ESPN's Falcons reporter, Michael Rothstein, rejected the hypothetical Ravens offer.
"Part of this is to create cap room, so the Ravens asking Atlanta to eat salary was a non-starter — unless, perhaps, the draft compensation were higher," Rothstein wrote.
Regrading the 2018 Draft Classes: Ravens Are Elite
The Ravens received good grades from pundits following the 2018 draft, which was Executive Vice President Ozzie Newsome's final one before stepping down as general manager. Three years later, the Ravens' 2018 haul looks even more impressive.
Regrading that year's draft, Pro Football Focus has put the Ravens at the head of the class, elevating them to "elite" from an initial grade of "above average."
That's what happens when you land quarterback Lamar Jackson (first round, No. 32 overall), offensive tackle Orlando Brown Jr. (third round, No. 83) and tight end Mark Andrews (third round, No. 86) in the same draft.
"Getting Lamar Jackson with the last pick in the first round is about as big a win as exists in this draft class," PFF's Michael Renner wrote. "Following that up with two more Pro-Bowlers in Orlando Brown Jr. and Mark Andrews is just icing on the cake after that. Say what you want about the Hayden Hurst selection at Pick 25, but they knew when to cut bait to maximize his value, as they got a second-rounder in return."
That second-rounder ended up being running back J.K. Dobbins. The Ravens also traded linebacker Kenny Young (a fourth-round pick in 2018) and a fifth-round selection for All-Pro cornerback Marcus Peters in 2019.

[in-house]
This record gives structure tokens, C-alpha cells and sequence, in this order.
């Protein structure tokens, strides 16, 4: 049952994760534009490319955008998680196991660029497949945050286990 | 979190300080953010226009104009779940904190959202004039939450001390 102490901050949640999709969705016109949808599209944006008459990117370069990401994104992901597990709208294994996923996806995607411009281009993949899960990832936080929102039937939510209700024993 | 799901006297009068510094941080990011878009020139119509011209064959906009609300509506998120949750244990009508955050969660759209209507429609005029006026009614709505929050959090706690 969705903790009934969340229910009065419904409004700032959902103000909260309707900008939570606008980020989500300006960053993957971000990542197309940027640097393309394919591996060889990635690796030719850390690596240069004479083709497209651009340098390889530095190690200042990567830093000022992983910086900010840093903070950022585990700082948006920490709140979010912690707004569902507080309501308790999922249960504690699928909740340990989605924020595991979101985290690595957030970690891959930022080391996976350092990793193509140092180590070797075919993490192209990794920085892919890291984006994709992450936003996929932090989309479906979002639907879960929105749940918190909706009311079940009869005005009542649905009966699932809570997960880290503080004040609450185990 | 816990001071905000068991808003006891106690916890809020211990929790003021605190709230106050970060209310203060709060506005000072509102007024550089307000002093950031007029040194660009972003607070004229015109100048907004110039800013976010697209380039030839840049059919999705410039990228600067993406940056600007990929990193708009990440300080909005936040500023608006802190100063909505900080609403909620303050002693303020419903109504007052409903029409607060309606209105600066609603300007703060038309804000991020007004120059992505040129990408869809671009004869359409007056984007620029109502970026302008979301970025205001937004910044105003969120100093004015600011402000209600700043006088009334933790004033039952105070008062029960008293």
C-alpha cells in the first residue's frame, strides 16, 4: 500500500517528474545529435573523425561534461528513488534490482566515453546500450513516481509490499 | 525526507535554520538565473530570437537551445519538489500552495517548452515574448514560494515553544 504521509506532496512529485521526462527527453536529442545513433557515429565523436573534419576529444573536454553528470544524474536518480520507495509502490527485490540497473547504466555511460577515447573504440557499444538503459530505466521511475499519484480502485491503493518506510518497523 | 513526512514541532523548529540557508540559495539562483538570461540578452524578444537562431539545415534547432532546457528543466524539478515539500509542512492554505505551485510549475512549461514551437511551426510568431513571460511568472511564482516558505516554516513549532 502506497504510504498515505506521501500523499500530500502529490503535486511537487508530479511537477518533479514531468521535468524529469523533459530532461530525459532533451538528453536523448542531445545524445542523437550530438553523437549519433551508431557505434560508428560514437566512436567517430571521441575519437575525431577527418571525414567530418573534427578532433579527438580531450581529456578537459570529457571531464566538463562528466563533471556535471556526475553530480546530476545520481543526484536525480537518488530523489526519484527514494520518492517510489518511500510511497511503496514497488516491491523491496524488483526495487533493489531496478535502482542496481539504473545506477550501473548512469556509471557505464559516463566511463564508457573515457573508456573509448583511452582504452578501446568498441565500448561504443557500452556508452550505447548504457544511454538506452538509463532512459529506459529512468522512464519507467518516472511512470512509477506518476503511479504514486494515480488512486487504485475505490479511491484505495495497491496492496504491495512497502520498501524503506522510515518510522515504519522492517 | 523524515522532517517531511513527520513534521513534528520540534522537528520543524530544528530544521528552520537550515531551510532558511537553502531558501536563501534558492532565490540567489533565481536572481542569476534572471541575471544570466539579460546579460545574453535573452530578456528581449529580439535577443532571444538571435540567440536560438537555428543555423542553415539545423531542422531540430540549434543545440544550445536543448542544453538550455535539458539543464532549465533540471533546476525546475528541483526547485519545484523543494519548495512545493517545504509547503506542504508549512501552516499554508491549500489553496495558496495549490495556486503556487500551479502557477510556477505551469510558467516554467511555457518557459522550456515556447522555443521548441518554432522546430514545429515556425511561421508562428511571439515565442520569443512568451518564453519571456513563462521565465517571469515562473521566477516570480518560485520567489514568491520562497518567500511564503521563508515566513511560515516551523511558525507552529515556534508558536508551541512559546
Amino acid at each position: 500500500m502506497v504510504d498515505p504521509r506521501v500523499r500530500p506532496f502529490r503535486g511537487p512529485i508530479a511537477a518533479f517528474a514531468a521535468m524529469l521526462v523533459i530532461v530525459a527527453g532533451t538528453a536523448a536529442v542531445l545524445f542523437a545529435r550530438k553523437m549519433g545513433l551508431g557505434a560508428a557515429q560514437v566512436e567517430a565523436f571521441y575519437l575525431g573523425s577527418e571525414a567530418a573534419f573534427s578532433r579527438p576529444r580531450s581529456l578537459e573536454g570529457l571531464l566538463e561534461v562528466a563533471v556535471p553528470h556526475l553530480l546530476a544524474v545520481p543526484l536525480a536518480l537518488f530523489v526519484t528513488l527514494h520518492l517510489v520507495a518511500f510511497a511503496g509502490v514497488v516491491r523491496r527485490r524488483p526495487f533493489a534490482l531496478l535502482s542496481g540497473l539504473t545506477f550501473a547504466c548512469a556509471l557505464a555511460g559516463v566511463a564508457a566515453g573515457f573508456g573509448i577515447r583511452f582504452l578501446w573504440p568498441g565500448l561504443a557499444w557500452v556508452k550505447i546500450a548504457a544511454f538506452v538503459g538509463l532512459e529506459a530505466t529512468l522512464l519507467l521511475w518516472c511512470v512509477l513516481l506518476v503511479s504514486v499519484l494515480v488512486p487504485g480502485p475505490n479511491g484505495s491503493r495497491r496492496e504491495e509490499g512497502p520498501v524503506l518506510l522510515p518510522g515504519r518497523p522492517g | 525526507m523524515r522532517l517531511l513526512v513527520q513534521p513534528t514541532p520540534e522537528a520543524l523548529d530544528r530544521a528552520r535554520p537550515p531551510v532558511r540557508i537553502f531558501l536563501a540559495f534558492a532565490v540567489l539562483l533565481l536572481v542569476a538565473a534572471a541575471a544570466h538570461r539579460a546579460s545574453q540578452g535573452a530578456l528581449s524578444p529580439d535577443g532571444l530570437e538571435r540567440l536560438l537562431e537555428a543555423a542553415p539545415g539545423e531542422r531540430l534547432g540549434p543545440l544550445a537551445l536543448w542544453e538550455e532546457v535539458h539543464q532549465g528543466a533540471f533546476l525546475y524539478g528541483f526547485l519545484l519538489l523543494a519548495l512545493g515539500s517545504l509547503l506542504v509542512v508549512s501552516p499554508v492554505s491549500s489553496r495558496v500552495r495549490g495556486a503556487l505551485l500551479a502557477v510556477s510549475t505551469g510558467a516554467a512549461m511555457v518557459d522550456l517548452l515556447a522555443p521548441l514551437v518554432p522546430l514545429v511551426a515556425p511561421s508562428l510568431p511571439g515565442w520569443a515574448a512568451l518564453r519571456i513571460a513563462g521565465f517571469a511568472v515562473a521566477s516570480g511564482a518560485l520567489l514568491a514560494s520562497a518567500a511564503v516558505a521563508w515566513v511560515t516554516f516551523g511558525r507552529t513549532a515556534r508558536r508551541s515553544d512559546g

Two of the Ravens' sixth-round selections in 2018 have become starters: safety DeShon Elliott and offensive lineman Bradley Bozeman. Overall, eight of the Ravens' 12 draft picks in 2018 have started games for them.
Fourth-round cornerback Anthony Averett has been a strong reserve who could start elsewhere. Defensive lineman Zach Sieler, who the Ravens selected in the seventh round that year, didn't start in Baltimore but has since become a starter for the Miami Dolphins and already signed a contract extension.
Earlier this year, Press Box's Bo Smolka wrote that the Ravens' 2018 class, which produced the franchise's only league MVP (Jackson in 2019), is on course to be among the best in franchise history.
"It's not as if the Ravens' 2018 picks have accumulated starts for a rebuilding franchise — far from it," Smolka wrote. "They have contributed to the best regular-season record in franchise history (14-2 in 2019) and a record of 35-13 and three straight playoff appearances."
Steelers Are Ranked Second-Most Vulnerable Defending Division Champion
The Steelers are the second-most vulnerable defending division champion in rankings by NFL.com's Gil Brandt.
The Steelers, who won the AFC North last year with a 12-4 record after starting 11-0, face strong challenges from the Browns and Ravens, Brandt wrote.
"Cleveland returns the majority of a team (with some key additions on defense) that looks like a bona fide Super Bowl contender, led by reigning Coach of the Year Kevin Stefanski," Brandt wrote. "And let's not forget about the Ravens, who continue to enjoy superpower status under Lamar Jackson and could look even more imposing in 2021, with pass catchers Sammy Watkins and Rashod Bateman rounding out the offense.
"As for Pittsburgh, Ben Roethlisberger still has good football left in him at age 39 — but I worry about that offensive line (which returns only one proven starter, David DeCastro) and a defense with suspect depth."